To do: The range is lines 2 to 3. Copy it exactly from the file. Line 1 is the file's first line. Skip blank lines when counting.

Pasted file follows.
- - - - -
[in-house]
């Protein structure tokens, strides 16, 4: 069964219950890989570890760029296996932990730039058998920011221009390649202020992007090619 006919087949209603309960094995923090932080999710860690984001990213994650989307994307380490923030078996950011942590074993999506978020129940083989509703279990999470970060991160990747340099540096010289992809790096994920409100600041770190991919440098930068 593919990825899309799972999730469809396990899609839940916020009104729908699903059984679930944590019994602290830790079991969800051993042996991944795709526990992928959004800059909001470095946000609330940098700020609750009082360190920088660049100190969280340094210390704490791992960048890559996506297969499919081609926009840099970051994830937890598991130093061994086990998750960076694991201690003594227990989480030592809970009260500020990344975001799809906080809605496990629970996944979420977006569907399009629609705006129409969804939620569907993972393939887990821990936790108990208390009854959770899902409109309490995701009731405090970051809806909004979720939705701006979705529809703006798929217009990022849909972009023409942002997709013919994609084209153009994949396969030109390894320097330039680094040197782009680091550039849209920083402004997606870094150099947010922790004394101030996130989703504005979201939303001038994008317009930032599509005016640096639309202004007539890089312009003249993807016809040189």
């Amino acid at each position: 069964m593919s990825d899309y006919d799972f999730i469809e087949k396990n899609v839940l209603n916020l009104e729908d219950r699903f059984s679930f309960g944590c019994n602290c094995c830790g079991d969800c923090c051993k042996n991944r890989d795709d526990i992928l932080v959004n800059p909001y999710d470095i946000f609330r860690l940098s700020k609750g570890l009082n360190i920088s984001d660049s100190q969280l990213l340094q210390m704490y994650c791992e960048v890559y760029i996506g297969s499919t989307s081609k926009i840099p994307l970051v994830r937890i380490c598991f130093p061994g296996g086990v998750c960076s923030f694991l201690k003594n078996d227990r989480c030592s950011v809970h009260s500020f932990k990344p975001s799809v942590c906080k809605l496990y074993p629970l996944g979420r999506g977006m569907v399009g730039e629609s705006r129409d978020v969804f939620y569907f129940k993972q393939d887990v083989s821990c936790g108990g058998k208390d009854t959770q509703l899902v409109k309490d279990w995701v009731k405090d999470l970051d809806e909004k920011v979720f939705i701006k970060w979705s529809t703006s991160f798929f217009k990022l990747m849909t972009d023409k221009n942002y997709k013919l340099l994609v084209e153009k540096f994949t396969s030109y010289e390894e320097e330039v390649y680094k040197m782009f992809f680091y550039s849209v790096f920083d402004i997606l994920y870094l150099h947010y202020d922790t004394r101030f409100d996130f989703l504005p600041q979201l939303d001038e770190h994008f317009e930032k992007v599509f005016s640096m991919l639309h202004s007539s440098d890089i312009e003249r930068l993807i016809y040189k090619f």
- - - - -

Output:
């Protein structure tokens, strides 16, 4: 069964219950890989570890760029296996932990730039058998920011221009390649202020992007090619 006919087949209603309960094995923090932080999710860690984001990213994650989307994307380490923030078996950011942590074993999506978020129940083989509703279990999470970060991160990747340099540096010289992809790096994920409100600041770190991919440098930068 593919990825899309799972999730469809396990899609839940916020009104729908699903059984679930944590019994602290830790079991969800051993042996991944795709526990992928959004800059909001470095946000609330940098700020609750009082360190920088660049100190969280340094210390704490791992960048890559996506297969499919081609926009840099970051994830937890598991130093061994086990998750960076694991201690003594227990989480030592809970009260500020990344975001799809906080809605496990629970996944979420977006569907399009629609705006129409969804939620569907993972393939887990821990936790108990208390009854959770899902409109309490995701009731405090970051809806909004979720939705701006979705529809703006798929217009990022849909972009023409942002997709013919994609084209153009994949396969030109390894320097330039680094040197782009680091550039849209920083402004997606870094150099947010922790004394101030996130989703504005979201939303001038994008317009930032599509005016640096639309202004007539890089312009003249993807016809040189």
């Amino acid at each position: 069964m593919s990825d899309y006919d799972f999730i469809e087949k396990n899609v839940l209603n916020l009104e729908d219950r699903f059984s679930f309960g944590c019994n602290c094995c830790g079991d969800c923090c051993k042996n991944r890989d795709d526990i992928l932080v959004n800059p909001y999710d470095i946000f609330r860690l940098s700020k609750g570890l009082n360190i920088s984001d660049s100190q969280l990213l340094q210390m704490y994650c791992e960048v890559y760029i996506g297969s499919t989307s081609k926009i840099p994307l970051v994830r937890i380490c598991f130093p061994g296996g086990v998750c960076s923030f694991l201690k003594n078996d227990r989480c030592s950011v809970h009260s500020f932990k990344p975001s799809v942590c906080k809605l496990y074993p629970l996944g979420r999506g977006m569907v399009g730039e629609s705006r129409d978020v969804f939620y569907f129940k993972q393939d887990v083989s821990c936790g108990g058998k208390d009854t959770q509703l899902v409109k309490d279990w995701v009731k405090d999470l970051d809806e909004k920011v979720f939705i701006k970060w979705s529809t703006s991160f798929f217009k990022l990747m849909t972009d023409k221009n942002y997709k013919l340099l994609v084209e153009k540096f994949t396969s030109y010289e390894e320097e330039v390649y680094k040197m782009f992809f680091y550039s849209v790096f920083d402004i997606l994920y870094l150099h947010y202020d922790t004394r101030f409100d996130f989703l504005p600041q979201l939303d001038e770190h994008f317009e930032k992007v599509f005016s640096m991919l639309h202004s007539s440098d890089i312009e003249r930068l993807i016809y040189k090619f």